Vatican abuse commission member responds to leave of absence controversy / National Catholic Reporter

As a survivor of child clerical sexual abuse I spent many years silent, then many years speaking out to expose the way the Catholic Church had protected itself and abandoned children to the abusers in its midst. The anger I felt at the continuing reluctance by many Church leaders to report the perpetrators, to cooperate with civil authorities, to treat survivors with justice was overwhelming.

Then came the Pope’s decision in 2013 to set up the Pontifical Commission for the Protection of Minors and my own appointment to that body. This Commission was being put in place to work on devising policy and structural change which could be recommended to the Pope to improve child protection in the future and ensure that all church leaders would implement these policies.

I had to decide if there was any hope that this Commission, through its advice to the Pope, would bring about permanent change within the universal Church or would it be a wasted effort, just a PR exercise. In the end I decided that if there was any hope at all, of protecting children in the future better than in the past, then I should take part.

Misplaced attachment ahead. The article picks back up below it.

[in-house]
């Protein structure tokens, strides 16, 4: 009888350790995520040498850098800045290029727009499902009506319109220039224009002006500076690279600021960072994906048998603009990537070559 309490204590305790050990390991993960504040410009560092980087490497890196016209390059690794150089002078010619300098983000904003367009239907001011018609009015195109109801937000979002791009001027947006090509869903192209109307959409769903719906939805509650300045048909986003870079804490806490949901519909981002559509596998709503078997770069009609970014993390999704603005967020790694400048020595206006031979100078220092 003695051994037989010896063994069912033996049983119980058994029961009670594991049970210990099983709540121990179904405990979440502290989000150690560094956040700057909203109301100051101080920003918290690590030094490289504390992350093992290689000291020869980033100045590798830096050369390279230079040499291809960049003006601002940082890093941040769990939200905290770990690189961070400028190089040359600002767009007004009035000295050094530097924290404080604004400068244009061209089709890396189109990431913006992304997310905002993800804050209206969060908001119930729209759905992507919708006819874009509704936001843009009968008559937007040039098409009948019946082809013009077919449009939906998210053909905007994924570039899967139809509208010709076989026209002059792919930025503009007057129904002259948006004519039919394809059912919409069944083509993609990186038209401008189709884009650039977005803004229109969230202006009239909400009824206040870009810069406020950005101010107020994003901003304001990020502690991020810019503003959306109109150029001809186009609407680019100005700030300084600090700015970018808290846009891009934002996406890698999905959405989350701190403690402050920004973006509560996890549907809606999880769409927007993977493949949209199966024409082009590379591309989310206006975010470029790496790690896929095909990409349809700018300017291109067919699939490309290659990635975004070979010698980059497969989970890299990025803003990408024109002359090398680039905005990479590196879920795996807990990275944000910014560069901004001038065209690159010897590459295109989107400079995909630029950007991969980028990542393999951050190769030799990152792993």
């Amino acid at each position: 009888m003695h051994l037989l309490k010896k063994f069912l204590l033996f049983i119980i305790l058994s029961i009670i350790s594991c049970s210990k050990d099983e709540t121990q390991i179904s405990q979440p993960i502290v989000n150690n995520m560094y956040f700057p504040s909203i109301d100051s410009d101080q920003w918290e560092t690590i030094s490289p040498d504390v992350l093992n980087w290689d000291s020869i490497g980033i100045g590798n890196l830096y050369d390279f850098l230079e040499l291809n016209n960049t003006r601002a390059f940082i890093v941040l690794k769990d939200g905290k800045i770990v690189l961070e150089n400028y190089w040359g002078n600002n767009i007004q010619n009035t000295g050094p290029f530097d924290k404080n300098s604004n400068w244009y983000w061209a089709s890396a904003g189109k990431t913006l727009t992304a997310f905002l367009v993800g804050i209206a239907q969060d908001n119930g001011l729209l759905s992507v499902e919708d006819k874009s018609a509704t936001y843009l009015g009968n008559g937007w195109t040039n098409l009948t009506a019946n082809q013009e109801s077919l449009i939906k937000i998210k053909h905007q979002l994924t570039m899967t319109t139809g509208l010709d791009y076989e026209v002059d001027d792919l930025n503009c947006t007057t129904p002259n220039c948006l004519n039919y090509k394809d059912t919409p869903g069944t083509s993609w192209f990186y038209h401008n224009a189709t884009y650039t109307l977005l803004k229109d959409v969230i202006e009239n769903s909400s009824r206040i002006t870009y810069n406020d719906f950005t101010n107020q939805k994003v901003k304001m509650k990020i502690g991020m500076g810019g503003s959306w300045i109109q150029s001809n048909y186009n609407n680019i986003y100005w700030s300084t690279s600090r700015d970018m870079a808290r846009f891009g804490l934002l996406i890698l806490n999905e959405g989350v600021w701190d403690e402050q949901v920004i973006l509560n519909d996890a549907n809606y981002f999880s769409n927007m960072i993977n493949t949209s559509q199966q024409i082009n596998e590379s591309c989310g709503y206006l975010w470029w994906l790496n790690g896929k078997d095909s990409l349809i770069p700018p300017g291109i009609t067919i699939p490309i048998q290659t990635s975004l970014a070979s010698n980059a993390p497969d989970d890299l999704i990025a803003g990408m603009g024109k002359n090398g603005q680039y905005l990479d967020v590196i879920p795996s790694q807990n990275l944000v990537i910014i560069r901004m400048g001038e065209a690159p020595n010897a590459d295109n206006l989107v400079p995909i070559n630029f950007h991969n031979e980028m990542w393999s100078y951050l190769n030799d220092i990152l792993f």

By Marie Collins, member of the Pontifical Commission for the Protection of Minors, in National Catholic Reporter — Click here to read the rest of this statement.

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  1. #1 by M. W. Ryan on February 10, 2016 - 11:10 AM

    Marie Collins’ statement is very encouraging in terms of the Commission’s intentions and efforts while, at the same time, alerting us to the fact that unnamed elements of the Curia remain focused on protecting their perceived turf and personal interests. That comes as no surprise, of course, but it’s good to have it confirmed by a knowledgeable and trustworthy insider. M. W. Ryan Milton, MA

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